With such a short time available to begin digesting the wealth of experiences I had in the Arctic I am somewhat relieved that I can't help but return to the theme of forced desynchrony. If nothing else this thematic obsession saves me from becoming overwhelmed with too many subjects. There's time for that later but for now I spend my day revisiting some of the original research which informed my project.
One article of particular significance comes from The Scientific American TIME edition (January 2012) titled 'Time of our Lives' by Karen Wright. Wright sites various studies and quotes from researchers which describe the 'orchestra-like' composure of our circadian systems as well as the recent discovery that every cell in the body has the potential to run on it's own circadian rhythm depending on various external inputs (food/light/excercise etc.) Eg. studies of forced desynchrony or arrhythmic life styles, like shift work, can seemingly set different parts of the body to different time zones.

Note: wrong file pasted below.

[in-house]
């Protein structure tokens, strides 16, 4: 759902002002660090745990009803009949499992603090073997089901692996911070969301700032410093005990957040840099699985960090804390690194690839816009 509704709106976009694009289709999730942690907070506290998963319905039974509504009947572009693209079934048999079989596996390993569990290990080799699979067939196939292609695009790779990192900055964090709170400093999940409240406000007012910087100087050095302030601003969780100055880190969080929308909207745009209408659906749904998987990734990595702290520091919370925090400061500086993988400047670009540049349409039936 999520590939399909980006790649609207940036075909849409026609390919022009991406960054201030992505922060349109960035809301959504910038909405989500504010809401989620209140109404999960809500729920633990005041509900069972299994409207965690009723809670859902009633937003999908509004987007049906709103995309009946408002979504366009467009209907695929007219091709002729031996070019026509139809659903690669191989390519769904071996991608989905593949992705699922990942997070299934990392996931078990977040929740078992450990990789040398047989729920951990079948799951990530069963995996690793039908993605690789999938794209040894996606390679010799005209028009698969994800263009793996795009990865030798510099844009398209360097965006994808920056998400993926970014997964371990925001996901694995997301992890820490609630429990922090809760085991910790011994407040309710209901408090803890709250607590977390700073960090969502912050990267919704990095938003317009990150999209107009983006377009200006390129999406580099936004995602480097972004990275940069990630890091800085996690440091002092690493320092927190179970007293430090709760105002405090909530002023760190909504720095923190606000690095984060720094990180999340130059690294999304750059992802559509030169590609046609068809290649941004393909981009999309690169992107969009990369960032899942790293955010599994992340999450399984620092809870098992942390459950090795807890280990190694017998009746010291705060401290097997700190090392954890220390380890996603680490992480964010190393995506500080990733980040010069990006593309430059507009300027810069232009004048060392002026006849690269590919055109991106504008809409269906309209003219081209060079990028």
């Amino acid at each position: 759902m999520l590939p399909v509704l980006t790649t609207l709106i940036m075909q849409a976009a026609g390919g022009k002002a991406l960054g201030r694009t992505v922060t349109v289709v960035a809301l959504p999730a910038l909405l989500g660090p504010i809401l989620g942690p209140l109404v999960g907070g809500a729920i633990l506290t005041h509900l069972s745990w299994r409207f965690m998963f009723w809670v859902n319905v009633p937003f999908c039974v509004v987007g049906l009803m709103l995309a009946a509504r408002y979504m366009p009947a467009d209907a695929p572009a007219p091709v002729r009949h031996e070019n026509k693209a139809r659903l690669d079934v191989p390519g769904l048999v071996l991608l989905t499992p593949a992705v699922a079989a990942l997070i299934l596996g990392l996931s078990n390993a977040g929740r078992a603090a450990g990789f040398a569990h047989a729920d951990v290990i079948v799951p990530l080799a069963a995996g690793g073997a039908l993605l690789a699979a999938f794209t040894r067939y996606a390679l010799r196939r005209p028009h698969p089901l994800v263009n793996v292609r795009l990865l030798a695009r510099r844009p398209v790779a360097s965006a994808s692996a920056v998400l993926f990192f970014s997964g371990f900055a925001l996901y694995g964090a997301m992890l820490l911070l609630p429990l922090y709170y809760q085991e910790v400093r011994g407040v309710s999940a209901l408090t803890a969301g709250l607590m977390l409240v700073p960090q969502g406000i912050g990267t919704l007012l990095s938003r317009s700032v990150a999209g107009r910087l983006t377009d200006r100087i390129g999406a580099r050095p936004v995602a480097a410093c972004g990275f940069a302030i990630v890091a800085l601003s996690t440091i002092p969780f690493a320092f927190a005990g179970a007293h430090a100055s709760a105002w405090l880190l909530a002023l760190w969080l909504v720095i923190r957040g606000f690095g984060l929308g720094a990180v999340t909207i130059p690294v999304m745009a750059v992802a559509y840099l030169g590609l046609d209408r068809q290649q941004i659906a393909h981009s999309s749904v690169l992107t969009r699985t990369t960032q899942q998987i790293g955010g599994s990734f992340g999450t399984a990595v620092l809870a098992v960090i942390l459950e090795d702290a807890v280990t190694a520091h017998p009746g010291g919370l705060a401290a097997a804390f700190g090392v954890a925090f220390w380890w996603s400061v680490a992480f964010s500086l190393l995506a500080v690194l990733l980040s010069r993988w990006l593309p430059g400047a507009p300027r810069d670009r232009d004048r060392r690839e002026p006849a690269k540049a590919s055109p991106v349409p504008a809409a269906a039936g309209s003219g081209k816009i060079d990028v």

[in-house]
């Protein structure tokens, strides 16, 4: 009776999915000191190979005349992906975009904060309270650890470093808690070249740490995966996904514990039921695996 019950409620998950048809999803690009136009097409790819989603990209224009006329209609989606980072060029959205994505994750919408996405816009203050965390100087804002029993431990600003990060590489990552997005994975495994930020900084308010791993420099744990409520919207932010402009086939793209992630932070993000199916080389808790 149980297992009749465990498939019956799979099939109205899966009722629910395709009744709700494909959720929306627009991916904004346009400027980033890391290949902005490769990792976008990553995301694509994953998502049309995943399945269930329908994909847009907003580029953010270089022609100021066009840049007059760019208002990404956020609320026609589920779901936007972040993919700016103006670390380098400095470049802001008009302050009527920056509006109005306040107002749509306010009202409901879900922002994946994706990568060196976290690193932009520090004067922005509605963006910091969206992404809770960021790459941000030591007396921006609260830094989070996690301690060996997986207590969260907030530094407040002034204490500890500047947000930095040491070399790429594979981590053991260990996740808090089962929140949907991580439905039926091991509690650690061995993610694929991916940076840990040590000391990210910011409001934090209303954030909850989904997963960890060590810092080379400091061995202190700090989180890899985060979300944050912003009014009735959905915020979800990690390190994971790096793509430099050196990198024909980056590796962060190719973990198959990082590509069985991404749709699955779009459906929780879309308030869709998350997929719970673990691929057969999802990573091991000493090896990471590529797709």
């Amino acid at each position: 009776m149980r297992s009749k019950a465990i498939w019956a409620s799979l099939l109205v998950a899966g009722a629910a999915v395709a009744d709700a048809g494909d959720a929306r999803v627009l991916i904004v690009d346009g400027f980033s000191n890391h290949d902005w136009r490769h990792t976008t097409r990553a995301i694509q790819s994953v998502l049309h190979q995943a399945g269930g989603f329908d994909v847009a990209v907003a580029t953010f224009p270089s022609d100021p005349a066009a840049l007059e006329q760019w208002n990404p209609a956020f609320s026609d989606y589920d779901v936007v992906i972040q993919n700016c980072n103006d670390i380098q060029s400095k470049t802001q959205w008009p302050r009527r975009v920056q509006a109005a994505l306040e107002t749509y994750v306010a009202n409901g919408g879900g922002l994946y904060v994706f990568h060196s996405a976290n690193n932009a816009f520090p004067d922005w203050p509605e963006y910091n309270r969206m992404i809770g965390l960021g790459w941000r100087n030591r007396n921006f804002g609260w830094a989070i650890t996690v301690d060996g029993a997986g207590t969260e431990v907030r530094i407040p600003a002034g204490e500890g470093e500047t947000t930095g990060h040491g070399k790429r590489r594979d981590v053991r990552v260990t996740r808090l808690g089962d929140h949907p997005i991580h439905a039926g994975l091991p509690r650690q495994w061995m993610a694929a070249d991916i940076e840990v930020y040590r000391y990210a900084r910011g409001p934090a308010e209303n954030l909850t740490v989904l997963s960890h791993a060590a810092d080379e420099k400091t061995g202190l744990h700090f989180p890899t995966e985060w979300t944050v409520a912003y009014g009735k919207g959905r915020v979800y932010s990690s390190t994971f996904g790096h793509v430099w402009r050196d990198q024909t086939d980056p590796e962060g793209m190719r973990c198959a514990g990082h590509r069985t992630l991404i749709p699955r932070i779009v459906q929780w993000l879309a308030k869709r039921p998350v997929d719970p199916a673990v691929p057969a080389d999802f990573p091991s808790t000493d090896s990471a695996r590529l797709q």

When I first begun to read about this concept I was bombarded by mental images- drawings and paintings I'd like to make of this phenomena. On revisiting the same articles and research- post Polar Night Study, I now have the hindsight of my own physical and mental experiences in the Arctic to begin to articulate my drawn expressions much more clearly.
I spend most of my day reading, writing and sketching. Finishing with two very simple drawings that I'm pleased enough with as points of departure for my next developments on the theme.
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